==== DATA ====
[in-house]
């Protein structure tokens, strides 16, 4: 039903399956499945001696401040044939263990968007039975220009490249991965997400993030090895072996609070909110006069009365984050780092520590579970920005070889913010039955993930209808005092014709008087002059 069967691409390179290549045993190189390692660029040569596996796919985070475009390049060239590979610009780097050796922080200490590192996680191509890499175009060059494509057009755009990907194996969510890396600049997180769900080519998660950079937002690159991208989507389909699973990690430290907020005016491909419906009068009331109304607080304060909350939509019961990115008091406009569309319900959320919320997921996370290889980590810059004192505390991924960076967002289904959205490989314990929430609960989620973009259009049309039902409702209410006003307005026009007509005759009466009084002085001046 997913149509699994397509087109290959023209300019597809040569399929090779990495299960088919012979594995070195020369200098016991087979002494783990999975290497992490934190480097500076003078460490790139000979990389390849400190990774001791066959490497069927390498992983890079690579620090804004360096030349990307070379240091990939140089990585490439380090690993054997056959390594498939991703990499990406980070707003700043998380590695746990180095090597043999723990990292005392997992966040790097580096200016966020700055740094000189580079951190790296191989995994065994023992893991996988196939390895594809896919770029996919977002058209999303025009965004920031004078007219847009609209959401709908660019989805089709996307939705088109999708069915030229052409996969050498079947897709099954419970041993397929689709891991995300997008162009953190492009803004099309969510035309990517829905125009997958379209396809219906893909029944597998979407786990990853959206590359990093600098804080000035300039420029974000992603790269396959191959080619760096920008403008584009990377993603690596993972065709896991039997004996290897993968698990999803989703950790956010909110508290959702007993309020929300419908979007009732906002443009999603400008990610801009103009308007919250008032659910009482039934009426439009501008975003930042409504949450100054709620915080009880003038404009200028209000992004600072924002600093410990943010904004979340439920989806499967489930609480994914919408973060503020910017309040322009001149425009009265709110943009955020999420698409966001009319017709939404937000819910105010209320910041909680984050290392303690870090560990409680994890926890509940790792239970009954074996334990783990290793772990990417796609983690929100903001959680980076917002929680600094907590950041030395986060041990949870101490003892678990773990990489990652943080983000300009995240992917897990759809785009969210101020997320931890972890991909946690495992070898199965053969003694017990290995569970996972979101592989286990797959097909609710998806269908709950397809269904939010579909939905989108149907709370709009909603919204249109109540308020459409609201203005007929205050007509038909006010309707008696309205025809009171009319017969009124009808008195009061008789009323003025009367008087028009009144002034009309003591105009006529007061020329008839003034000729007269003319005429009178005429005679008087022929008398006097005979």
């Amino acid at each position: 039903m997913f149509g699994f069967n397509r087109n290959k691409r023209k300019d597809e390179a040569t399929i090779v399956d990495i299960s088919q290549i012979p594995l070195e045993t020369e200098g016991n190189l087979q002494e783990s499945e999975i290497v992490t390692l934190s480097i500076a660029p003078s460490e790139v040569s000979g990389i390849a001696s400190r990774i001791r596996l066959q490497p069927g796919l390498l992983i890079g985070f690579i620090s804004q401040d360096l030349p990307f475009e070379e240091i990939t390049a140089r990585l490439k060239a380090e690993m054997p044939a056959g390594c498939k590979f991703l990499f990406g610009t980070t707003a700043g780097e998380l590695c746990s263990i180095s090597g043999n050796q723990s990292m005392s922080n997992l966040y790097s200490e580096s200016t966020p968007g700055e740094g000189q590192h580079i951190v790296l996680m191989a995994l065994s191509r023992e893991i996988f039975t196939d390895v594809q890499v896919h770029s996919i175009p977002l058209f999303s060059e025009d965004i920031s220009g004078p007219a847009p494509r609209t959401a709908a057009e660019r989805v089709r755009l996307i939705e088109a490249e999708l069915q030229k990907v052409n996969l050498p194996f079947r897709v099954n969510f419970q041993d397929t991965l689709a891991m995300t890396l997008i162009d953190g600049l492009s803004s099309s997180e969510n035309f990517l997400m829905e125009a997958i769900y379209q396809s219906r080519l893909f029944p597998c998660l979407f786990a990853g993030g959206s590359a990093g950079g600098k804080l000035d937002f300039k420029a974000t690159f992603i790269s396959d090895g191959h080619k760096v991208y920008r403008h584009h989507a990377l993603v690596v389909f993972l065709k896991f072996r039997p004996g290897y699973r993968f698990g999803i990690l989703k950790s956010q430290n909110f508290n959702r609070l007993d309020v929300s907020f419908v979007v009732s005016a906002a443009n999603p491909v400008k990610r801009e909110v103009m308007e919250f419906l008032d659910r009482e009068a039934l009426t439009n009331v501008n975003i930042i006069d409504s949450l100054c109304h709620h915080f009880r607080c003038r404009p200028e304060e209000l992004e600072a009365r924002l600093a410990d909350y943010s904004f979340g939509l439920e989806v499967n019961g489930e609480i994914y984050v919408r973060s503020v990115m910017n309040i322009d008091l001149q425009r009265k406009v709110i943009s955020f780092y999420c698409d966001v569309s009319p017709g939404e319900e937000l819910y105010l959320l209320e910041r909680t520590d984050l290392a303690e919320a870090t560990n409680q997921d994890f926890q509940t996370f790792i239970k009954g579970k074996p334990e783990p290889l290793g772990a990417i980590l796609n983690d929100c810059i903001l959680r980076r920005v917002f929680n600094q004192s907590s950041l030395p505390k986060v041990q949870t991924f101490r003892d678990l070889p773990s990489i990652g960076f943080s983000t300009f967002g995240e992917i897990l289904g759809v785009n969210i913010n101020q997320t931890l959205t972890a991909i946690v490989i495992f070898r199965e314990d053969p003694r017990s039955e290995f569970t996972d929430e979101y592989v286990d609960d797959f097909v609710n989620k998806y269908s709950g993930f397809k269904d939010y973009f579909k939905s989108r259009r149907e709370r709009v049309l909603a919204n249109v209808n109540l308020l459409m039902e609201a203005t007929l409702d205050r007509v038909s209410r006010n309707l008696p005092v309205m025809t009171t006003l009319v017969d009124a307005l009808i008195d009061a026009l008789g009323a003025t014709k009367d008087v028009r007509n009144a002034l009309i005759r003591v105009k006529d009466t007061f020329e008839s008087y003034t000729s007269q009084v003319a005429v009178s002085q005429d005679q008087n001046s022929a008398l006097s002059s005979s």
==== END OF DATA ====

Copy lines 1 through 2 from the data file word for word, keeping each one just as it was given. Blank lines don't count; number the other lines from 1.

[in-house]
């Protein structure tokens, strides 16, 4: 039903399956499945001696401040044939263990968007039975220009490249991965997400993030090895072996609070909110006069009365984050780092520590579970920005070889913010039955993930209808005092014709008087002059 069967691409390179290549045993190189390692660029040569596996796919985070475009390049060239590979610009780097050796922080200490590192996680191509890499175009060059494509057009755009990907194996969510890396600049997180769900080519998660950079937002690159991208989507389909699973990690430290907020005016491909419906009068009331109304607080304060909350939509019961990115008091406009569309319900959320919320997921996370290889980590810059004192505390991924960076967002289904959205490989314990929430609960989620973009259009049309039902409702209410006003307005026009007509005759009466009084002085001046 997913149509699994397509087109290959023209300019597809040569399929090779990495299960088919012979594995070195020369200098016991087979002494783990999975290497992490934190480097500076003078460490790139000979990389390849400190990774001791066959490497069927390498992983890079690579620090804004360096030349990307070379240091990939140089990585490439380090690993054997056959390594498939991703990499990406980070707003700043998380590695746990180095090597043999723990990292005392997992966040790097580096200016966020700055740094000189580079951190790296191989995994065994023992893991996988196939390895594809896919770029996919977002058209999303025009965004920031004078007219847009609209959401709908660019989805089709996307939705088109999708069915030229052409996969050498079947897709099954419970041993397929689709891991995300997008162009953190492009803004099309969510035309990517829905125009997958379209396809219906893909029944597998979407786990990853959206590359990093600098804080000035300039420029974000992603790269396959191959080619760096920008403008584009990377993603690596993972065709896991039997004996290897993968698990999803989703950790956010909110508290959702007993309020929300419908979007009732906002443009999603400008990610801009103009308007919250008032659910009482039934009426439009501008975003930042409504949450100054709620915080009880003038404009200028209000992004600072924002600093410990943010904004979340439920989806499967489930609480994914919408973060503020910017309040322009001149425009009265709110943009955020999420698409966001009319017709939404937000819910105010209320910041909680984050290392303690870090560990409680994890926890509940790792239970009954074996334990783990290793772990990417796609983690929100903001959680980076917002929680600094907590950041030395986060041990949870101490003892678990773990990489990652943080983000300009995240992917897990759809785009969210101020997320931890972890991909946690495992070898199965053969003694017990290995569970996972979101592989286990797959097909609710998806269908709950397809269904939010579909939905989108149907709370709009909603919204249109109540308020459409609201203005007929205050007509038909006010309707008696309205025809009171009319017969009124009808008195009061008789009323003025009367008087028009009144002034009309003591105009006529007061020329008839003034000729007269003319005429009178005429005679008087022929008398006097005979």